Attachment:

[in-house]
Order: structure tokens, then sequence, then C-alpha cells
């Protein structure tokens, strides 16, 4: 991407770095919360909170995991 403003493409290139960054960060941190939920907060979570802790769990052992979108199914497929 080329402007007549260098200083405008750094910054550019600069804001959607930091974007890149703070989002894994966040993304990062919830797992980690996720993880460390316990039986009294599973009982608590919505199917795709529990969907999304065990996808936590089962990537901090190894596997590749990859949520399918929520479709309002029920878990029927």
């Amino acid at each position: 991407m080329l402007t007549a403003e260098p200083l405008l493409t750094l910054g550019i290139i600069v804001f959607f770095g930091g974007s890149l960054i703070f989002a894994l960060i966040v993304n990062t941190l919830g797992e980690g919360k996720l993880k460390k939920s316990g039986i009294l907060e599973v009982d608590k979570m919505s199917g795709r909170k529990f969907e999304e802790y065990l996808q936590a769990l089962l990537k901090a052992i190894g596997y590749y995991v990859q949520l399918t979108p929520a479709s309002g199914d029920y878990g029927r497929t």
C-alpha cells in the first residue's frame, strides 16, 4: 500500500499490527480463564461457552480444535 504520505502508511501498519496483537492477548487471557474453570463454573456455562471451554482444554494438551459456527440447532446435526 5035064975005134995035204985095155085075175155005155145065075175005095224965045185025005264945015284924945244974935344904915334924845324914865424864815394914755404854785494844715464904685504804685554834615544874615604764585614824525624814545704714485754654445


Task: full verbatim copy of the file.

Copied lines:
[in-house]
Order: structure tokens, then sequence, then C-alpha cells
């Protein structure tokens, strides 16, 4: 991407770095919360909170995991 403003493409290139960054960060941190939920907060979570802790769990052992979108199914497929 080329402007007549260098200083405008750094910054550019600069804001959607930091974007890149703070989002894994966040993304990062919830797992980690996720993880460390316990039986009294599973009982608590919505199917795709529990969907999304065990996808936590089962990537901090190894596997590749990859949520399918929520479709309002029920878990029927």
């Amino acid at each position: 991407m080329l402007t007549a403003e260098p200083l405008l493409t750094l910054g550019i290139i600069v804001f959607f770095g930091g974007s890149l960054i703070f989002a894994l960060i966040v993304n990062t941190l919830g797992e980690g919360k996720l993880k460390k939920s316990g039986i009294l907060e599973v009982d608590k979570m919505s199917g795709r909170k529990f969907e999304e802790y065990l996808q936590a769990l089962l990537k901090a052992i190894g596997y590749y995991v990859q949520l399918t979108p929520a479709s309002g199914d029920y878990g029927r497929t």
C-alpha cells in the first residue's frame, strides 16, 4: 500500500499490527480463564461457552480444535 504520505502508511501498519496483537492477548487471557474453570463454573456455562471451554482444554494438551459456527440447532446435526 5035064975005134995035204985095155085075175155005155145065075175005095224965045185025005264945015284924945244974935344904915334924845324914865424864815394914755404854785494844715464904685504804685554834615544874615604764585614824525624814545704714485754654445